A private school for Orthodox Jewish girls aged three to eight faces closure because pupils are not taught about homosexuality or gender reassignment.
The Vishnitz Girls School, in north London, does not give pupils “a full understanding of fundamental British values” according to a report by
the Office for Standards in Education, Children’s Services and Schools (Ofsted).
The report claimed girls “are not taught explicitly about issues such as sexual orientation. This restricts pupils’ spiritual, moral, social and cultural development and does not promote equality of opportunity in ways that take account of differing lifestyles.”
As a result of its defiant stance in refusing to bow to state pressure, the school failed its Ofsted inspection for the third time since February 2016.
The report added that school leaders “recognise the requirement to teach about the protected characteristics as set out in the Equality Act 2010. However, they acknowledge that they do not teach pupils about all the protected characteristics, particularly those relating to gender re-assignment and sexual orientation. This means that pupils have a limited understanding of the different lifestyles and partnerships that individuals may choose in present-day society.”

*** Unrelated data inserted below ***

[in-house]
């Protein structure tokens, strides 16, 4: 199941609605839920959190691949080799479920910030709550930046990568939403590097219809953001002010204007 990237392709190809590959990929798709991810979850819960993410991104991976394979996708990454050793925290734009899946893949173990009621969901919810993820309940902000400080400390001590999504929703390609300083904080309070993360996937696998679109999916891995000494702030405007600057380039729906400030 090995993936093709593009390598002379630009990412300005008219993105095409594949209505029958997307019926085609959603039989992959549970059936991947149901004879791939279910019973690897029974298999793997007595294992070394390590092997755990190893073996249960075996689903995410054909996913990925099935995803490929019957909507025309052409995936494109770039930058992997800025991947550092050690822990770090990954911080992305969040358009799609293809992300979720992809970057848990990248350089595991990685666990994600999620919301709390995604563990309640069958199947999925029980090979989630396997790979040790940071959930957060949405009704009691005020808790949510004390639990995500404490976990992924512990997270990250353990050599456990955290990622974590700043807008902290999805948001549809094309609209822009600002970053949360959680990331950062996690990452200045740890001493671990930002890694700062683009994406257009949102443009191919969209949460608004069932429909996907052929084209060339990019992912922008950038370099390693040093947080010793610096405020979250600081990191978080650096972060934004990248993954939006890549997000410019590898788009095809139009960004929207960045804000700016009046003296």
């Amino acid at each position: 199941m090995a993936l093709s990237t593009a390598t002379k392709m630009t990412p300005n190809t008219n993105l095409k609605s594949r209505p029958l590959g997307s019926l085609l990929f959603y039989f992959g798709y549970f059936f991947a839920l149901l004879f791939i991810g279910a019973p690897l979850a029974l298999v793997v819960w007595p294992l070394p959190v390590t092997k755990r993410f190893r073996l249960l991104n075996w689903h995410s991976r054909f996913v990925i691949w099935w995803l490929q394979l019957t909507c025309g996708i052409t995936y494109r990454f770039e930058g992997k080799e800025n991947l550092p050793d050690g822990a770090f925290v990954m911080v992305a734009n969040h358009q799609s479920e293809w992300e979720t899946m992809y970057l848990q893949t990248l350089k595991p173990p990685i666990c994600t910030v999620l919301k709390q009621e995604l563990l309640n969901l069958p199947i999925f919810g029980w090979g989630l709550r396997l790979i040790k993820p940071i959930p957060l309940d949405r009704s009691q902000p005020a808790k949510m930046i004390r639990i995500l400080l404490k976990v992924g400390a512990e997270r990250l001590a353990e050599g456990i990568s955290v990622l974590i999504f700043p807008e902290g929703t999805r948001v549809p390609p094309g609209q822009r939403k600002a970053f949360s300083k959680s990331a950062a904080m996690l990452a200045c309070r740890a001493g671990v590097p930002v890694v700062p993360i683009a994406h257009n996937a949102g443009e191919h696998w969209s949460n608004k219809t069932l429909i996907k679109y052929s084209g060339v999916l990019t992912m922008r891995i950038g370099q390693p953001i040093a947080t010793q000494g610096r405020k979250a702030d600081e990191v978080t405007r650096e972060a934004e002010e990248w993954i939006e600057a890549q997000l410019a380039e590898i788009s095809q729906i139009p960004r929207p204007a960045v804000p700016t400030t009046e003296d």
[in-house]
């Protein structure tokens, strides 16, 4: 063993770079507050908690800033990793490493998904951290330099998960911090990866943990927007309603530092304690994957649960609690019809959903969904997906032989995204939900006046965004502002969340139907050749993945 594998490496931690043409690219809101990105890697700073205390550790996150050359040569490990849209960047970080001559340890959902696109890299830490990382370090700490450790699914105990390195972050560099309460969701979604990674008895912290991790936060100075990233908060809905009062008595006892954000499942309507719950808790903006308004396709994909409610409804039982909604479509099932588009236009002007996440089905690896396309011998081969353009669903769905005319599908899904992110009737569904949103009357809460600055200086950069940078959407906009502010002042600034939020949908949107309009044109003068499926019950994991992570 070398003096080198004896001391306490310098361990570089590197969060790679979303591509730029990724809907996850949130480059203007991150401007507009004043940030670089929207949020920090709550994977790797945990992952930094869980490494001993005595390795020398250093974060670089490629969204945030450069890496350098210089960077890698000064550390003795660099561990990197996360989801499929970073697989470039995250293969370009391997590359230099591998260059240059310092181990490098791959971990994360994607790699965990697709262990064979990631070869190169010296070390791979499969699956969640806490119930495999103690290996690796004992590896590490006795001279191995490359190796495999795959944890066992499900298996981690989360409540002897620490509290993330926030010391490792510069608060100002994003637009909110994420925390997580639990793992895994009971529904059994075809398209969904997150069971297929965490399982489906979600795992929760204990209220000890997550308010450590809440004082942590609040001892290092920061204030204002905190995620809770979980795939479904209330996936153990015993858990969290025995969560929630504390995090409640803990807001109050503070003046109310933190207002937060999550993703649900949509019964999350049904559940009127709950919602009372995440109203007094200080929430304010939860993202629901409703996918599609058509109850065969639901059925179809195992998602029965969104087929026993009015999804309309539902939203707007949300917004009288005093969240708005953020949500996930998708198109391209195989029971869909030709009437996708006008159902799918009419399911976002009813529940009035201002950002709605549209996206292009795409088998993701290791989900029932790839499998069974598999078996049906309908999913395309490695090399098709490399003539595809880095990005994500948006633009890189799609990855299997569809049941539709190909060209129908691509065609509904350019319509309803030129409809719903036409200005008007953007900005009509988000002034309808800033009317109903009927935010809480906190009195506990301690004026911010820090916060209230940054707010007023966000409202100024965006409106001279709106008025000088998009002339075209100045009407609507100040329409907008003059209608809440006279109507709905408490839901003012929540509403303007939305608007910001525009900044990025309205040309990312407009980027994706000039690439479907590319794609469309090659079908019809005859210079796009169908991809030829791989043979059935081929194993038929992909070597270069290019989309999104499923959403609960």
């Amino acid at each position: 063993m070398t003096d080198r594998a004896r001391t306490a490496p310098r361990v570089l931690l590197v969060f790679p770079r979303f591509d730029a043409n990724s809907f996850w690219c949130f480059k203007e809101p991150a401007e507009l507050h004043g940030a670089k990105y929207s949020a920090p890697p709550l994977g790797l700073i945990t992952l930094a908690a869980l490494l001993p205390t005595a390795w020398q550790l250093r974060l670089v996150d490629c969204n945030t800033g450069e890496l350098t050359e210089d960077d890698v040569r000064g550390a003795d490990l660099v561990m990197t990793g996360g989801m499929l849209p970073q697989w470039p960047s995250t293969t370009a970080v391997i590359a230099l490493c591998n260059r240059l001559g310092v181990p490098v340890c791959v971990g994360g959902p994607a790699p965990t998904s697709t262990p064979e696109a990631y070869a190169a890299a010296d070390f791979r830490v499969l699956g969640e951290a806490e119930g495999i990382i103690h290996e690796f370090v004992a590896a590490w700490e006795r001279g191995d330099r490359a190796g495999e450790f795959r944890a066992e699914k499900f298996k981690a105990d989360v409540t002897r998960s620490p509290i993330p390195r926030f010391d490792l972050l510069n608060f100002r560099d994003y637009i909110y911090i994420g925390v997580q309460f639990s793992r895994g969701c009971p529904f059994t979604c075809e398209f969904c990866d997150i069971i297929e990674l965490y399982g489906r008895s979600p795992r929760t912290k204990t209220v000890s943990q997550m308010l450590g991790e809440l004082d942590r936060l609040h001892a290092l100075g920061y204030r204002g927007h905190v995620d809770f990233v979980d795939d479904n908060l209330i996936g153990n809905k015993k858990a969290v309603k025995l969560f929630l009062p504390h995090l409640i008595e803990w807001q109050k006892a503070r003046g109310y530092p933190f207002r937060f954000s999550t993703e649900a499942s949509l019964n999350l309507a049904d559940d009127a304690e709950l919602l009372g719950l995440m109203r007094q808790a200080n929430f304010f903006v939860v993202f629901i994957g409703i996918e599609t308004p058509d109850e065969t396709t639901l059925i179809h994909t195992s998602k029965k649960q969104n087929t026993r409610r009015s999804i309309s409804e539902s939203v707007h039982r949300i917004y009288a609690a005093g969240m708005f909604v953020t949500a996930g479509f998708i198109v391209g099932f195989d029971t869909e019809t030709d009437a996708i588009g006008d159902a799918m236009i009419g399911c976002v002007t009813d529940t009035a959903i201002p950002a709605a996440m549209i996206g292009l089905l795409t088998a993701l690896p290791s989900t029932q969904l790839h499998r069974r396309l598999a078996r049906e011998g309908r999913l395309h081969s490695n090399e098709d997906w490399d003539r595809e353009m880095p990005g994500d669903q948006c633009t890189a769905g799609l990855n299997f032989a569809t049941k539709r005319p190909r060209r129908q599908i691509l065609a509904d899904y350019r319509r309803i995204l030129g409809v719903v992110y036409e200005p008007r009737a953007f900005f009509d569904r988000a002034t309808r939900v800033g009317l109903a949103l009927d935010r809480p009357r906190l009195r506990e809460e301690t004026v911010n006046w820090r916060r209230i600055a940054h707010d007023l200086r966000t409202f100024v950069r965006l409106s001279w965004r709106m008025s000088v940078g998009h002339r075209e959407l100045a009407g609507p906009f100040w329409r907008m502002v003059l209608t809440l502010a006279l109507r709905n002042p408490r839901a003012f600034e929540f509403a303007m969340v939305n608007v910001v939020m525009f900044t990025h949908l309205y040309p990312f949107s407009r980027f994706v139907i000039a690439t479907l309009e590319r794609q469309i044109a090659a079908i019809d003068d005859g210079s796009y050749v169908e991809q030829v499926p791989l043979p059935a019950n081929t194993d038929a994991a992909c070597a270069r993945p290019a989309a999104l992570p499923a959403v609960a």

The school has 212 pupils and annual fees of £5,200 (about $6,600). It was praised elsewhere in the report for the education it offers.
Private schools in the UK that do not meet Ofsted’s requirements can face closure by the Department for Education.
Gill Robins, of the campaign group Christians in Education, said in a blog post that Ofsted’s decision showed that “the Equality Act is actually hierarchical, with sexual orientation and gender reassignment at the apex of the Act.”
She wrote: “All equalities are equal, but some equalities are more equal than others. It doesn’t matter how good your school is in all other respects – simply refusing to teach very young children about gender reassignment will lead to your closure.”